Purrumbete Homestead. Photo by Leigh Johnson
Peter, John and Thomas Manifold, brothers, arrived in Australia from England in 1831
and settled in Tasmania. Five years later when an opportunity arose in the Port
Phillip region for them to gain a holding there, they moved to the region bringing
their sheep with them to Point Henry and travelled overland to Stony Rises on the
banks of Lake Purrumbete arriving in 1839.
They took up 100,000 acres here and established Purrumbete Homestead, on 100,000 acres near Camperdown, one of the largest sheep stations in the western districts.
. The station and homestead provide a tangible link to the family and consists of a large house beside Lake Purrumbete, exotic gardens, numerous outbuildings with an unusual water reticulation infrastructure.
From a simple hut, they built a Victorian styled house in 1842 and 1857-60, which was later substantially extended to designs by architect Alexander Hamilton in 1882. In 1901, further major alterations and additions transformed it into an eclectic Federation Arts and Crafts residence. The design for these alterations were carried out by Guyon Purchas, who provided most unusual timber Art Nouveau interiors. Art Nouveau paintings by Walter Withers were a significant part of the design.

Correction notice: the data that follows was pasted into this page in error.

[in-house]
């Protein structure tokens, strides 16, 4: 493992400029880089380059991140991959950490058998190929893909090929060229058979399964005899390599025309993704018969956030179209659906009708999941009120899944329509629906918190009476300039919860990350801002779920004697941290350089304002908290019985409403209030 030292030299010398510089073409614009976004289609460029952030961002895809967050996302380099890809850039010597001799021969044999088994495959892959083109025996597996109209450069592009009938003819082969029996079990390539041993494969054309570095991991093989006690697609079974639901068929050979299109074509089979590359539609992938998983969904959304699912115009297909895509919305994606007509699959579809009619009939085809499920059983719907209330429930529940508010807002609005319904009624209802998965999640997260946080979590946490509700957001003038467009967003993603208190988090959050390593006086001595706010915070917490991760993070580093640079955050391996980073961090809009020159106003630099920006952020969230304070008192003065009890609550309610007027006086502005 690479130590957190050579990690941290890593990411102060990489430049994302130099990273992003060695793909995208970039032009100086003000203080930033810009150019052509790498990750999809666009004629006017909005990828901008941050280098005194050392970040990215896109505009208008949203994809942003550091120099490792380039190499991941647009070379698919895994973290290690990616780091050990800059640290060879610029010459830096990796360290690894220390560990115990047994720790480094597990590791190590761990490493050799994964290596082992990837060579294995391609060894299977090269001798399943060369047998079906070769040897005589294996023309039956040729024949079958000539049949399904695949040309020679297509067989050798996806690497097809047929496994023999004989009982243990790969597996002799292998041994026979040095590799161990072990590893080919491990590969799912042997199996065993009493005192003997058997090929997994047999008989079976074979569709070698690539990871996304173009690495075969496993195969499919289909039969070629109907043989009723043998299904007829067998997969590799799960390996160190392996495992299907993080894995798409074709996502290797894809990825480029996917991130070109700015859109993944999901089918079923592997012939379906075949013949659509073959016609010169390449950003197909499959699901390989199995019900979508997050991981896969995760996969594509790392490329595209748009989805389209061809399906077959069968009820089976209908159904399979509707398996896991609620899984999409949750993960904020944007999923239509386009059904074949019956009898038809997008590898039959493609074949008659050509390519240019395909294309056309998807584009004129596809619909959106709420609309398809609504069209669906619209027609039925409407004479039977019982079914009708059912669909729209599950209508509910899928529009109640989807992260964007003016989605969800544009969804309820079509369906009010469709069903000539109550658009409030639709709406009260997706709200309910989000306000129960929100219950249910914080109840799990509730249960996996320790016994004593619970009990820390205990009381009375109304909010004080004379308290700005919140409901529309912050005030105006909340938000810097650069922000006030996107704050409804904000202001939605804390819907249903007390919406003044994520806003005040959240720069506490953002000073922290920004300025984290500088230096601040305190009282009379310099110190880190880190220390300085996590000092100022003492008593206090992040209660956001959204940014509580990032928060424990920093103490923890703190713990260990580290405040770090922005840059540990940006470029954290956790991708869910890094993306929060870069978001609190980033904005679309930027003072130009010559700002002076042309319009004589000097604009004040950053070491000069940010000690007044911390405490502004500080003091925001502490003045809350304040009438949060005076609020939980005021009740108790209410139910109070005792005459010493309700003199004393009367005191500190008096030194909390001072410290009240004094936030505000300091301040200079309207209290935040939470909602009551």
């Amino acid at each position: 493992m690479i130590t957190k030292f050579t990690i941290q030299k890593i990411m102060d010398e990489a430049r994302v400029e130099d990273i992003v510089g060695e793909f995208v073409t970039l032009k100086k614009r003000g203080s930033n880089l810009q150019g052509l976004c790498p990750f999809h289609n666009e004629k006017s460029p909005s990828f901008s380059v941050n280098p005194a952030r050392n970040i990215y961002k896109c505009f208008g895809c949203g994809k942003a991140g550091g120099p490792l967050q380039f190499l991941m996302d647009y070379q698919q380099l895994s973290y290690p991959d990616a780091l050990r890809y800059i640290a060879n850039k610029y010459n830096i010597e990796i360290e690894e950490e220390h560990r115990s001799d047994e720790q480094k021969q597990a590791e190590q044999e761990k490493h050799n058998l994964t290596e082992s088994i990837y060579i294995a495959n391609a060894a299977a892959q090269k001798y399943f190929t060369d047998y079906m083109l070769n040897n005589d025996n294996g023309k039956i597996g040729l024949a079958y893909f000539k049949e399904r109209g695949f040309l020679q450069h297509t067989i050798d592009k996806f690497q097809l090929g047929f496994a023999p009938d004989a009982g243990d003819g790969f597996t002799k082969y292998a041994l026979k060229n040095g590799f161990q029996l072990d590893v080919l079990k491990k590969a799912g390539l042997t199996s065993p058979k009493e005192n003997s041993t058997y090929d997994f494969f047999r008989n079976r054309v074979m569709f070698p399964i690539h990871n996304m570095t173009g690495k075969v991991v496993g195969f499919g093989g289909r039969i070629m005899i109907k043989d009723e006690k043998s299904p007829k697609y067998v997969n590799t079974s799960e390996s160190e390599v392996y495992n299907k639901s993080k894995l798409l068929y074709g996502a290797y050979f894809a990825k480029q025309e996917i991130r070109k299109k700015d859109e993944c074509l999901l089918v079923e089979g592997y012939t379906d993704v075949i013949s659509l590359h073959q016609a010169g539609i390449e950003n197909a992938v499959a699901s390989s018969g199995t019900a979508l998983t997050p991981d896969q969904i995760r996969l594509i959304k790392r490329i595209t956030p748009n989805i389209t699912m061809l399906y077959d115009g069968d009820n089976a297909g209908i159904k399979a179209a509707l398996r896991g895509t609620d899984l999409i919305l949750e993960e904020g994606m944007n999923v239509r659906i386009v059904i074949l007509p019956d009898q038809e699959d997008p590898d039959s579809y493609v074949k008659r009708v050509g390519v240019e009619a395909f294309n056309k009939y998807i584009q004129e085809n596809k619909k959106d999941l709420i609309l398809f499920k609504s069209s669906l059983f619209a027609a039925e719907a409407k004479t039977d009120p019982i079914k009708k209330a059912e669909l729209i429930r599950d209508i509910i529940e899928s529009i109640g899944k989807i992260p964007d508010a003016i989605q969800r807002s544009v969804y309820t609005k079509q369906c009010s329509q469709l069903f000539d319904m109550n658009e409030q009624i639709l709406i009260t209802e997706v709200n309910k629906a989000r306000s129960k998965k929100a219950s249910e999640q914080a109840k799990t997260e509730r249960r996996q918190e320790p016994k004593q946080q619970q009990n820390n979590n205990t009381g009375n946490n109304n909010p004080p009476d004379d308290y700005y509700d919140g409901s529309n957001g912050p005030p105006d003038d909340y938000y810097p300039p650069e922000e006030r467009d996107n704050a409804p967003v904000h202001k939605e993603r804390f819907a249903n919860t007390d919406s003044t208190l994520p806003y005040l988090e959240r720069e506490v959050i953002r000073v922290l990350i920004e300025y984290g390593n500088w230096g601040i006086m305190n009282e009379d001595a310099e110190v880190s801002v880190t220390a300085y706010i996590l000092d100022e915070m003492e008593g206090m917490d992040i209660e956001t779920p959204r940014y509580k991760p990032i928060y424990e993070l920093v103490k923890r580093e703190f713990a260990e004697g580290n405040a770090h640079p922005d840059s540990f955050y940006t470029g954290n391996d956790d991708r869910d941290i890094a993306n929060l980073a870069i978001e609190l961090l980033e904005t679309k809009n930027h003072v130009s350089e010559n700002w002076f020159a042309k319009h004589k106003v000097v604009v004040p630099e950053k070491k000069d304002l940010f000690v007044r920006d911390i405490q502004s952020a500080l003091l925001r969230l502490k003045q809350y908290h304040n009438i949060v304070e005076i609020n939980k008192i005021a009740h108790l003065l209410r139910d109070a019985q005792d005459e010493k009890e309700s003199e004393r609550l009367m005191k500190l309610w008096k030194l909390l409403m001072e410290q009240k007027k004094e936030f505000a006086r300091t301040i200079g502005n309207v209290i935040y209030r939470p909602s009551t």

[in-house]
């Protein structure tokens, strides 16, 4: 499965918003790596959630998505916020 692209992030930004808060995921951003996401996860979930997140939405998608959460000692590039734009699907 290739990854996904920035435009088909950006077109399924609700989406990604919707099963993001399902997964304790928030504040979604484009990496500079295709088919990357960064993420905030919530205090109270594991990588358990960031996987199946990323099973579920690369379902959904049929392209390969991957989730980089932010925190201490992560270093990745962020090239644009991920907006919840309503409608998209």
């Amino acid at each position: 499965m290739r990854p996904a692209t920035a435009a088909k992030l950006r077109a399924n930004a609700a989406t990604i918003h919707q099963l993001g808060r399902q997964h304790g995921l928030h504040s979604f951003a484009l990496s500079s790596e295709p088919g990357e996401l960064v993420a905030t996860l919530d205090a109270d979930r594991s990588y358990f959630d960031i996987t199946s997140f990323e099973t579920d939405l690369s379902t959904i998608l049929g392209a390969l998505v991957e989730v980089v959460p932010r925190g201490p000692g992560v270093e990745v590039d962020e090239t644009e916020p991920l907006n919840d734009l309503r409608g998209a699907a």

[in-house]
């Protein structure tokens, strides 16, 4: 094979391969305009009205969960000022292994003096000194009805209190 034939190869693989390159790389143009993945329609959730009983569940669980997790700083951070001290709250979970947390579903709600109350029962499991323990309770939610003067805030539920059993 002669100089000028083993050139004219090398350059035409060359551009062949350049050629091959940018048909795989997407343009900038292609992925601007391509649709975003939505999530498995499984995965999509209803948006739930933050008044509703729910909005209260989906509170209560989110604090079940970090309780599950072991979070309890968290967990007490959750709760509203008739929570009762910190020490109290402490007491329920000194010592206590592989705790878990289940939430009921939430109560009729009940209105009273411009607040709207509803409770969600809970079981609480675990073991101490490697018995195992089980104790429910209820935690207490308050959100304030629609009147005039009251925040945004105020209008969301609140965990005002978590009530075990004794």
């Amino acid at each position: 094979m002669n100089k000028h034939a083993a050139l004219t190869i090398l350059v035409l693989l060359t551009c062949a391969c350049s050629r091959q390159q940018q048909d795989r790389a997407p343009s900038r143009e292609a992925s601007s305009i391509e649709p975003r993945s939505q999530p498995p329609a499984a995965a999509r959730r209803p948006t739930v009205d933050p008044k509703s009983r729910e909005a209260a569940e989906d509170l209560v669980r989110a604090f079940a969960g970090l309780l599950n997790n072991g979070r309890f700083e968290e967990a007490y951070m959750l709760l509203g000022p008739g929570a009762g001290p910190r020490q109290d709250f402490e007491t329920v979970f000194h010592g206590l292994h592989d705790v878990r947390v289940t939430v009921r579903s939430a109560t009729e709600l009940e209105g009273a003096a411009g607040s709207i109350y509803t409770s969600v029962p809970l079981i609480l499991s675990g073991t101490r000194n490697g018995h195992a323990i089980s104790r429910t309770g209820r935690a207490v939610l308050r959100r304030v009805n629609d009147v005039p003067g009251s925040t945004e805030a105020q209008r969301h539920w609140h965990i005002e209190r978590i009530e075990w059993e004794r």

It developed into a substantial farming complex during the latter half of the 19th century. Many outbuildings were built in a Victorian Picturesque style (including the extant House Stables & Coach House, Carpenterĺ─˘s [Blacksmithĺ─˘s] Shop, Managerĺ─˘s House, Menĺ─˘s Quarters, Menĺ─˘s Stables and Cart and Cow Shed) to accommodate the growing demands of the cattle, sheep and later bullock and dairy station (as well as butter factory). Successive generations of Manifolds worked and owned Purrumbete until 1983.
Abridged from Authentic Heritage Sewrvices Pty Ltd
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